Smugglivus Guest Author

Smugglivus 2015 Guest Author: S. L. Huang

Welcome to Smugglivus 2015! Throughout this month, we will have daily guests – authors and bloggers alike – looking back at their favorite reads of 2015, looking forward to events and upcoming books in 2016, and more.

Who: S. L. Huang, fabulous writer of SFF, author of the excellent Zero Sum Game as well as TWO of Book Smugglers Publishing’s own stories, Hunting Monsters and its sequel, Fighting Demons

Hunting Monsters Fighting Demons

Give a warm welcome to SL Huang, folks!

Books I Don’t Usually Read

Welcome to another addition of “books I don’t usually read!” I like sharing non-SFF for Smugglivus because I feel like these titles get less press in the SFF world — and I feel like they deserve ALL THE PRESS IN THE WORLD.

Romance: Trade Me, by Courtney Milan

Trade Me

I might have to start striking “romance” off of “books I don’t usually read,” because I keep finding more and more books and authors that attract me to the genre. Trade Me is fantastically good.

It’s also a wildly ambitious book — Milan gives all of her characters extremely complicated lives, problems, and family/friend relationships. Her characters grapple with heritage and ethnicity, class issues, LGBT issues, eating disorders, immigration, mental health, Falun Gong, drug use, messy parental ties, and more. And it delivers complexity and nuance on all of those. The people in this book feel true to life in a way that left me staggered.

The plot also gripped me from beginning to end, with a climax that had me screaming with glee. Oh, and it’s also light near-future scifi, if that helps draw you in!

Young Adult: Code Name Verity, by Elizabeth Wein

Code Name Verity (US)

Do you like historical fiction? Do you like World War II fiction? How about historical fiction about kickass female pilots in World War II?

. . . Actually, it doesn’t matter if you do or don’t like any of that. Read Code Name Verity anyway.

This book is, at its heart, about a friendship between two young women. Two young women during a war, in which one of them is a pilot and the other an espionage agent, but in a way, that almost doesn’t matter. Well, it does — but it doesn’t, because the book is about the incredible bond between Julie and Maddie. The rich, historical backdrop was certainly part of what made me fall so hard for this book (the author has an afterward in which she talks about the research she did to get that level of detail . . . research on gloves! and pens! no wonder the texture felt so real!), but it’s not the heart of the story.

“It’s like being in love, discovering your best friend.” So sayeth the book, and I wish I had a thousand more books with that same sentiment.

Picture Books: Flotsam, by David Wiesner


I first read this book in Japan. In fact, it was the first book in Japanese I “read,” which is cheating a little bit because it has no words.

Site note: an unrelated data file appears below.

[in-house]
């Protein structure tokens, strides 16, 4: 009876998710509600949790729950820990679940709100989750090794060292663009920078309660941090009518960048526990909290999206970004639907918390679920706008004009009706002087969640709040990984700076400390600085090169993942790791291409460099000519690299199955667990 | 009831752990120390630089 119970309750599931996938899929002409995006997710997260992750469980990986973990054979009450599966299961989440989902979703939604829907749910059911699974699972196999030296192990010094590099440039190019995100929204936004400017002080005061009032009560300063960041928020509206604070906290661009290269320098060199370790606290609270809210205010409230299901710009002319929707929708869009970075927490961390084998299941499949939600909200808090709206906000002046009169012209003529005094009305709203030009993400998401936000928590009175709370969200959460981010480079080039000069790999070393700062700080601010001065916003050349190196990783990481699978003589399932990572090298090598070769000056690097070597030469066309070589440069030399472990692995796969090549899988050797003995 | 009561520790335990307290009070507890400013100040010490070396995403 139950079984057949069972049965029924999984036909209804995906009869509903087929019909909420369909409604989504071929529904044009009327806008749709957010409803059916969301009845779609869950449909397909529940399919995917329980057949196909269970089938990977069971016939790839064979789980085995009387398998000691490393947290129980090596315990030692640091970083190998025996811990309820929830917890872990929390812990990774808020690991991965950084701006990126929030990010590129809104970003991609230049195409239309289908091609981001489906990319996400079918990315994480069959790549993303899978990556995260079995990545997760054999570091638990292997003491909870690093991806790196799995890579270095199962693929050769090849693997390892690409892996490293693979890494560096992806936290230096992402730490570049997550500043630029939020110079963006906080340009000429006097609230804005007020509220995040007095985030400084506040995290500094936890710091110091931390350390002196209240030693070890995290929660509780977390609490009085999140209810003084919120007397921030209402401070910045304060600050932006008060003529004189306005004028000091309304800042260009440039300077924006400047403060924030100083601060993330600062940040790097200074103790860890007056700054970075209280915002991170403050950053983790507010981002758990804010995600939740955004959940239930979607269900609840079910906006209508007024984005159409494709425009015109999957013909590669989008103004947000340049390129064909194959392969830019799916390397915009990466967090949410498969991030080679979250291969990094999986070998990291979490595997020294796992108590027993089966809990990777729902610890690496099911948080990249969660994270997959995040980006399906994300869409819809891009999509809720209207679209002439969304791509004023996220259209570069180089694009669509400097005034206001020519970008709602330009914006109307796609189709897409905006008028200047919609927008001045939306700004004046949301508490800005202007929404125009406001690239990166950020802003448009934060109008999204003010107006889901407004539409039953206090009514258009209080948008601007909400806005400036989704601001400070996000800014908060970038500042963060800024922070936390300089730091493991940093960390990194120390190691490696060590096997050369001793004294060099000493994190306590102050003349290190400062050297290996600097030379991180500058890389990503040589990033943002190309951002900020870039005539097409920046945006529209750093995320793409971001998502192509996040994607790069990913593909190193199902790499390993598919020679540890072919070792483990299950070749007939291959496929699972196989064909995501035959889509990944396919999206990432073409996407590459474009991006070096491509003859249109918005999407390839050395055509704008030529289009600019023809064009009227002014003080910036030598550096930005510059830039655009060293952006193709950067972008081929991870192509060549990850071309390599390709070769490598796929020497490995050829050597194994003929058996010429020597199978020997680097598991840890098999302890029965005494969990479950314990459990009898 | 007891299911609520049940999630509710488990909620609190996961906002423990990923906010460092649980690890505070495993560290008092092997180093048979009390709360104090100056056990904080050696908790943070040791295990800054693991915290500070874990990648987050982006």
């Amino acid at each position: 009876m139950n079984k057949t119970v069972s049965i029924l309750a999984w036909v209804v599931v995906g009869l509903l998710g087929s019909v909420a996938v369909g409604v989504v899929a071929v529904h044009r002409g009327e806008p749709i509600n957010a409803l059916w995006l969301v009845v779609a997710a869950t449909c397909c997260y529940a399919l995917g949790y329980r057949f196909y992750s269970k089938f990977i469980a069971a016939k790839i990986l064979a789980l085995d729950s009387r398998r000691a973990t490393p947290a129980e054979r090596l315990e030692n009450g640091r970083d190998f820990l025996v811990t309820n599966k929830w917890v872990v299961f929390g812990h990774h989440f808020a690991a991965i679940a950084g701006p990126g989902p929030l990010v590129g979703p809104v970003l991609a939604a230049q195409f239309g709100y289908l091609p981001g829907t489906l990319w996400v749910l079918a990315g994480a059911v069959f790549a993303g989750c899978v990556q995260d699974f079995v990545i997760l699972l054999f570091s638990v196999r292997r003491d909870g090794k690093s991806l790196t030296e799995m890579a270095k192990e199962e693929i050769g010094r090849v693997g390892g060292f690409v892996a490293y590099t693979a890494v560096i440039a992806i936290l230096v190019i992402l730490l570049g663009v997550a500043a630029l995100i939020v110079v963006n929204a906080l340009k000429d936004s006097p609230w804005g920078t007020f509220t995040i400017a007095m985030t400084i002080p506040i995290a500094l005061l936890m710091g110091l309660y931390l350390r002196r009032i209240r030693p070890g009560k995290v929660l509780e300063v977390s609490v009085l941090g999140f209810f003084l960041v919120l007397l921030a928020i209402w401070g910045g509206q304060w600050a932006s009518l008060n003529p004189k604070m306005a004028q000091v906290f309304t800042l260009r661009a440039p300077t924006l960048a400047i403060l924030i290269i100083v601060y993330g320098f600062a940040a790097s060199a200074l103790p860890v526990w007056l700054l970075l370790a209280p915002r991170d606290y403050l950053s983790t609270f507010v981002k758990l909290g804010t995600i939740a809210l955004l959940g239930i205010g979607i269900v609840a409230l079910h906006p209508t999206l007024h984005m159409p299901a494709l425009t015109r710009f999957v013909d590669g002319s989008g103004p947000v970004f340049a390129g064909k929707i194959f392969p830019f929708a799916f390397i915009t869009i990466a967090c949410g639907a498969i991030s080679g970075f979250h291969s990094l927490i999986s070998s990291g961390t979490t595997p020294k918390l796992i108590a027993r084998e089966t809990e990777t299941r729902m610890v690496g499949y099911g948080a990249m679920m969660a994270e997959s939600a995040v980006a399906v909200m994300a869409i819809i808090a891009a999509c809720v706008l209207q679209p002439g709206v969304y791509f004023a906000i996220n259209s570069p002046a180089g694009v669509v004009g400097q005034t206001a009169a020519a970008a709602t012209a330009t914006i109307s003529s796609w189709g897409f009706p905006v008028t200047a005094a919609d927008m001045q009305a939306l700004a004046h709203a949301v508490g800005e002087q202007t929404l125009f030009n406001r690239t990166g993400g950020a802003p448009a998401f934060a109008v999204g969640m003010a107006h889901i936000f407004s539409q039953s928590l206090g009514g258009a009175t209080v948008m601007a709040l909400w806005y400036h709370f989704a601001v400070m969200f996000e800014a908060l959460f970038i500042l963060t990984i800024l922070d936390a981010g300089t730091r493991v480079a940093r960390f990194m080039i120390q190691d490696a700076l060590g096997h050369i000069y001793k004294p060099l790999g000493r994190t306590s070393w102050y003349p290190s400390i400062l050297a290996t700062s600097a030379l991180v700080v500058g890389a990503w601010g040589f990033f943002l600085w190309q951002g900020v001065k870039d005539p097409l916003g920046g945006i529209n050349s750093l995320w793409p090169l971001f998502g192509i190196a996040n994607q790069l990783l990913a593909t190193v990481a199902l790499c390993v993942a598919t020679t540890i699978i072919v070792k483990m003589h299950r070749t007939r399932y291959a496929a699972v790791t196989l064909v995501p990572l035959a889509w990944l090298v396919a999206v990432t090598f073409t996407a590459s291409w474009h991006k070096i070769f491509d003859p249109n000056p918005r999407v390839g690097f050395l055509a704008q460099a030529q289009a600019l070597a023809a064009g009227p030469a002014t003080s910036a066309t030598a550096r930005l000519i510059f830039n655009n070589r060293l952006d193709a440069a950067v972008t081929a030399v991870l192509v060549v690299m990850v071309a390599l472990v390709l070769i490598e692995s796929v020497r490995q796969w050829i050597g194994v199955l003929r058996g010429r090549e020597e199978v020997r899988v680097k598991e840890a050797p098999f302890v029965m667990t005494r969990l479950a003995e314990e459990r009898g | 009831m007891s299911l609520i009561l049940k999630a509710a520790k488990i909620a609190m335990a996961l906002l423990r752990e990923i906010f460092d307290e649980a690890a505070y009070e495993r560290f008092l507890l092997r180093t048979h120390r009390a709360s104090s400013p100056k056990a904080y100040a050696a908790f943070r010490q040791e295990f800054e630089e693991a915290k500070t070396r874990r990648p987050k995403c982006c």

But it is still an unbelievable story.

This all transpired when I ended up in a Japanese bookstore looking at picture books, trying to pick out words in my less-than-beginner-level Japanese. I picked up Flotsam just by chance and opened it. And it was amazing. Amazing.

This all-illustrated story is a transportive experience into a magical realism underwater world, with twist and turns and wheels within wheels. It’s a children’s book that won’t get out of my head.

The Japanese person I was with was kind enough to translate the title for me so I could look it up, and I intend to buy it for all the kids of my friends when they reach picture book age. Possibly I will also buy it for many of the adults in my life, too.

Nonfiction: Physics of the Impossible, by Michio Kaku


I read embarrassingly little nonfiction. I’d read Michio Kaku before and I love him, so when I needed to do some research for a new space opera I’m working on, Physics of the Impossible was the logical choice. But it is so much more than a research book. It’s . . . well, it’s exciting.

Kaku goes through favorite scifi technologies like force fields, ray guns, and FTL travel and explains how impossible they actually are, what they would look like if they were real, and how long it might take for them to happen. But along the way, he detours into a fascinating tour of the universe that kept my jaw on the floor and my finger hitting the “next page” button. I intend to reread this book about fifty bajillion times.

Also, antimatter is just ordinary matter GOING BACK IN TIME. How amazing is that!

1 Comment

  • slategrey
    December 28, 2015 at 10:15 pm

    Great idea for a list of some less-covered genres. I love seeing a picture book and some nonfiction here. I’ve read some Kaku, but not that one. You made it sound really interesting, and now I’ve got ANOTHER book to add to my to-read list!

    Code Name Verity is one of my all-time favorites, and I always love to see it get more attention.

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